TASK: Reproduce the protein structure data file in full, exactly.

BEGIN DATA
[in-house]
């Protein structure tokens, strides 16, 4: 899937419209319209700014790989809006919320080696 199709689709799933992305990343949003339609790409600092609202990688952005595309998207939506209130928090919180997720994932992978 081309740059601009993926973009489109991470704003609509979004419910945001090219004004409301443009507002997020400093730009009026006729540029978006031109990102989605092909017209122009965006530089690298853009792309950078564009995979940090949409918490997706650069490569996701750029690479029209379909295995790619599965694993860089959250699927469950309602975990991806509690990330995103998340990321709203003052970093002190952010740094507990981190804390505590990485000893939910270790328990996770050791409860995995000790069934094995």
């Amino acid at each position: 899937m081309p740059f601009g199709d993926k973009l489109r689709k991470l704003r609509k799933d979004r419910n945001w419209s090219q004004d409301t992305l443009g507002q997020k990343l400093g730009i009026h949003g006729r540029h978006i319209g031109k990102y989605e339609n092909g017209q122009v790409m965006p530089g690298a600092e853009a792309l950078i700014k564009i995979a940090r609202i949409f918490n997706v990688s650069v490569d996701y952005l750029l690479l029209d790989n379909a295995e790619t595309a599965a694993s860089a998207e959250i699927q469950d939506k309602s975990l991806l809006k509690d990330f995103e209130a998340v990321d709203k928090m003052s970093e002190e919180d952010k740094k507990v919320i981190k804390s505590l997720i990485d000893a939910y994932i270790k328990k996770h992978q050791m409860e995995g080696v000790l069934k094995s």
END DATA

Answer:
[in-house]
């Protein structure tokens, strides 16, 4: 899937419209319209700014790989809006919320080696 199709689709799933992305990343949003339609790409600092609202990688952005595309998207939506209130928090919180997720994932992978 081309740059601009993926973009489109991470704003609509979004419910945001090219004004409301443009507002997020400093730009009026006729540029978006031109990102989605092909017209122009965006530089690298853009792309950078564009995979940090949409918490997706650069490569996701750029690479029209379909295995790619599965694993860089959250699927469950309602975990991806509690990330995103998340990321709203003052970093002190952010740094507990981190804390505590990485000893939910270790328990996770050791409860995995000790069934094995």
């Amino acid at each position: 899937m081309p740059f601009g199709d993926k973009l489109r689709k991470l704003r609509k799933d979004r419910n945001w419209s090219q004004d409301t992305l443009g507002q997020k990343l400093g730009i009026h949003g006729r540029h978006i319209g031109k990102y989605e339609n092909g017209q122009v790409m965006p530089g690298a600092e853009a792309l950078i700014k564009i995979a940090r609202i949409f918490n997706v990688s650069v490569d996701y952005l750029l690479l029209d790989n379909a295995e790619t595309a599965a694993s860089a998207e959250i699927q469950d939506k309602s975990l991806l809006k509690d990330f995103e209130a998340v990321d709203k928090m003052s970093e002190e919180d952010k740094k507990v919320i981190k804390s505590l997720i990485d000893a939910y994932i270790k328990k996770h992978q050791m409860e995995g080696v000790l069934k094995s």